Understanding early Jewish and Christian interpretations of Genesis’ opening chapters has been a passionate pursuit of mine for the last five years. This is a very difficult and complex topic, but one that can yield important insights into the contemporary debate over the age of the earth. Given my background, a friend asked me to review Coming to Grips with Genesis, a new young-earth creationist book edited by Terry Mortenson and Thane H. Ury.
The book is a collection of 14 scholarly articles written by different authors defending modern young-earth creationism, namely a calendar-day (or 24-hour-day) view, recent creation, global flood, and no animal death before the Fall. In the first chapter, James Mook covers how the early church fathers dealt with Genesis 1, Noah’s flood, and the age of the earth. Since the subject matter corresponds to an area I have studied intently, I will limit my response to just this chapter. The central question I am trying to address in this article series is whether or not the church fathers lend valuable support to modern young-earth creationism as argued by Mook.1
A Little Background
While my actual academic background is in chemistry, I became interested in patristics (the study of early church fathers) after reading The Genesis Debate, which presents three different views of the creation days side-by-side. J. Ligon Duncan III and David W. Hall support a 24-hour day (young earth) view; Hugh Ross and Gleason L. Archer defend a day-age (old earth) view; and Lee Irons and Meredith G. Kline argue for the framework hypothesis. Each pair of authors appeals to the church fathers’ writings to support their own positions; yet their analysis of the material clearly contradicts their opponents’.
So, who is right? This question was very frustrating for me because there are so few resources available to help resolve it. Feeling deadlocked, I focused on other things until I eventually came across Creation and the Early Church, Robert Bradshaw’s lucid and well-documented introduction to this difficult topic. What I found so refreshing and educational about Bradshaw’s work was that rather than simply cataloging the church fathers according to their interpretations, he analyzed the complex history and undercurrents behind their views. I appreciated his work despite the fact that he wrote from a young-earth view and was refuting old-earth creationists’ claims about the church fathers. I also greatly valued his refreshing honesty, such as his acknowledging that the early church fathers held to a “diversity of opinion” with respect to Genesis 1–11.2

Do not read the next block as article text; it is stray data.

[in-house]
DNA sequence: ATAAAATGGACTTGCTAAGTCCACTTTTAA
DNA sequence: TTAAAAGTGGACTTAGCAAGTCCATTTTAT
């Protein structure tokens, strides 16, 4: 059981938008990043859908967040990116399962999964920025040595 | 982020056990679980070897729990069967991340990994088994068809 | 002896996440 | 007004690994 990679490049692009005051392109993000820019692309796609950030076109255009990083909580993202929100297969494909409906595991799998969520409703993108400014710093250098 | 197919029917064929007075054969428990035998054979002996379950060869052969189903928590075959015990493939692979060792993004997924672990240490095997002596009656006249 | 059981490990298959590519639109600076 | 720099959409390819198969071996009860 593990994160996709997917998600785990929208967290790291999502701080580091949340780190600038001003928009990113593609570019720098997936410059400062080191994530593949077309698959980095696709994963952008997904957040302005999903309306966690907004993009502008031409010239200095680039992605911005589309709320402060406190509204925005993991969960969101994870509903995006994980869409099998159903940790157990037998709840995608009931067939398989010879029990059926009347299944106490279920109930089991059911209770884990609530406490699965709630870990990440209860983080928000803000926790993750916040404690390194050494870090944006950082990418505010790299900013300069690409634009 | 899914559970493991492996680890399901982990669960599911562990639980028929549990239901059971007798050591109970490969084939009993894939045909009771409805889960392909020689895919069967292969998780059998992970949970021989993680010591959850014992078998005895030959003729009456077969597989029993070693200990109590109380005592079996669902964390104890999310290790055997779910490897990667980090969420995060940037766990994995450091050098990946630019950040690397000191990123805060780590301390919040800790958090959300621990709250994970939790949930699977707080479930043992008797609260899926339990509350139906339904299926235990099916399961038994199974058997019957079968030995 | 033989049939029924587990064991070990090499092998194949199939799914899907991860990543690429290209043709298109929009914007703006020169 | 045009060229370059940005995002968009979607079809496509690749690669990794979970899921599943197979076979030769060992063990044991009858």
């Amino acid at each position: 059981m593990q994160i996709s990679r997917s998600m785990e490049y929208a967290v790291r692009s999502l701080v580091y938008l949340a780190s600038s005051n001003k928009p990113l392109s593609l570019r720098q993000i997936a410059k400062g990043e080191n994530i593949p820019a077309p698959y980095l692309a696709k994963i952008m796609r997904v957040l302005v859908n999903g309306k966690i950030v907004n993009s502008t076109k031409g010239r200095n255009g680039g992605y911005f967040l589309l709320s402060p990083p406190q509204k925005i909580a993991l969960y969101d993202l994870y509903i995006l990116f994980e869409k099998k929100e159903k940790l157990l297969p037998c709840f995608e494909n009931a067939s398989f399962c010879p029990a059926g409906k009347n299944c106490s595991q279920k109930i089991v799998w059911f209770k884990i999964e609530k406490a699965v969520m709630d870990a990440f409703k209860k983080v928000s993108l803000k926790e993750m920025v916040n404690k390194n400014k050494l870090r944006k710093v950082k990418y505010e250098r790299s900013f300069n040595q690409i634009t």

Bradshaw’s study reinvigorated my interest in the patristic view of Genesis. It did much to correct and clarify my thinking, but there was still much more to research. I soon realized that the only way to fully appreciate what these ancient figures taught was to wade through the original writings and study their historical context for myself. Moreover, it soon became clear that I also needed to include early Jewish writings in my study. The church was birthed in a Jewish context, so some of these works helped shape the church fathers’ thinking.
The current scope of my research includes more than thirty early Jewish sources and fifty church fathers and so covers the majority of the relevant extrabiblical writings up to the fifth century. While the bulk of my research is first-hand reading, I do still read whenever possible what young-earth creationist writers have to say to insure that I don’t overlook relevant information and to counter-balance my own old-earth perspective.
My investigation is currently unfinished but select extracts based on it are available as part of Today’s New Reason to Believe (see the initial overview here and here). My online article “The Genesis Genealogies” also contains an extensive discussion of the early church fathers with regard to the age of the earth. To fill in details not discussed in my public writings, I recommend Bradshaw’s work and will make frequent reference to it in this series.
Problems with Old-Earth Use of Early Church Fathers
Mook begins his essay by criticizing those who argue that the early church fathers supported the notion of “deep time” (i. e., an old earth) and other modern theories. He identifies:
- William G. T. Shedd as claiming that some of the early church fathers taught a day-age view;
- Henri Blocher as writing that Augustine held to a view similar to the framework hypothesis; and
- Arthur Custance as claiming that Origen held to the gap theory.3
Mook’s rejection of these specific claims as inaccurate is justified. This kind of misuse of the patristic writings to support old-earth creationism is a common complaint echoed by other young-earth creationists, including Bradshaw.